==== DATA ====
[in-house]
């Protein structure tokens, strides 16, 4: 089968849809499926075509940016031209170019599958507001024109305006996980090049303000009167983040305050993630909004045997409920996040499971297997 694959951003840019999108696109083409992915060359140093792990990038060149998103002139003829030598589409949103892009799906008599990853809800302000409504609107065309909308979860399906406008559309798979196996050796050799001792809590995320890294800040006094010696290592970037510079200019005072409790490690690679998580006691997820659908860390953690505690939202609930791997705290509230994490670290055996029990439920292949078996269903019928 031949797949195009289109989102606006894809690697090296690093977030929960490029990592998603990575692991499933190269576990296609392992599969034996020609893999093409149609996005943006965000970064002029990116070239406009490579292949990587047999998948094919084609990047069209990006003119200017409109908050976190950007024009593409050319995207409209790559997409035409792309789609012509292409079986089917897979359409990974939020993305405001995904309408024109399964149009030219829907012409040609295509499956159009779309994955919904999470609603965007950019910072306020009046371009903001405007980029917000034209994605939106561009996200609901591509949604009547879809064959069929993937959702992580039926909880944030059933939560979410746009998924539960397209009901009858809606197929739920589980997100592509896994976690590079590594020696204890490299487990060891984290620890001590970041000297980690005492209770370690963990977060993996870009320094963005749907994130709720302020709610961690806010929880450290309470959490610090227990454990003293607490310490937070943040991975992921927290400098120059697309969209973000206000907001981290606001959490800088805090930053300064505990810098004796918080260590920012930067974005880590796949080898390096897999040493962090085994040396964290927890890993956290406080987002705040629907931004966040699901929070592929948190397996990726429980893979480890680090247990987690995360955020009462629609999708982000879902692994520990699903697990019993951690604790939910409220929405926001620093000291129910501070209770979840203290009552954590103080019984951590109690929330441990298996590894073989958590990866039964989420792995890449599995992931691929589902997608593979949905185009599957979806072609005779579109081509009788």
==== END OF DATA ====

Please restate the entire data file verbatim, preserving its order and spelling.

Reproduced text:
[in-house]
């Protein structure tokens, strides 16, 4: 089968849809499926075509940016031209170019599958507001024109305006996980090049303000009167983040305050993630909004045997409920996040499971297997 694959951003840019999108696109083409992915060359140093792990990038060149998103002139003829030598589409949103892009799906008599990853809800302000409504609107065309909308979860399906406008559309798979196996050796050799001792809590995320890294800040006094010696290592970037510079200019005072409790490690690679998580006691997820659908860390953690505690939202609930791997705290509230994490670290055996029990439920292949078996269903019928 031949797949195009289109989102606006894809690697090296690093977030929960490029990592998603990575692991499933190269576990296609392992599969034996020609893999093409149609996005943006965000970064002029990116070239406009490579292949990587047999998948094919084609990047069209990006003119200017409109908050976190950007024009593409050319995207409209790559997409035409792309789609012509292409079986089917897979359409990974939020993305405001995904309408024109399964149009030219829907012409040609295509499956159009779309994955919904999470609603965007950019910072306020009046371009903001405007980029917000034209994605939106561009996200609901591509949604009547879809064959069929993937959702992580039926909880944030059933939560979410746009998924539960397209009901009858809606197929739920589980997100592509896994976690590079590594020696204890490299487990060891984290620890001590970041000297980690005492209770370690963990977060993996870009320094963005749907994130709720302020709610961690806010929880450290309470959490610090227990454990003293607490310490937070943040991975992921927290400098120059697309969209973000206000907001981290606001959490800088805090930053300064505990810098004796918080260590920012930067974005880590796949080898390096897999040493962090085994040396964290927890890993956290406080987002705040629907931004966040699901929070592929948190397996990726429980893979480890680090247990987690995360955020009462629609999708982000879902692994520990699903697990019993951690604790939910409220929405926001620093000291129910501070209770979840203290009552954590103080019984951590109690929330441990298996590894073989958590990866039964989420792995890449599995992931691929589902997608593979949905185009599957979806072609005779579109081509009788």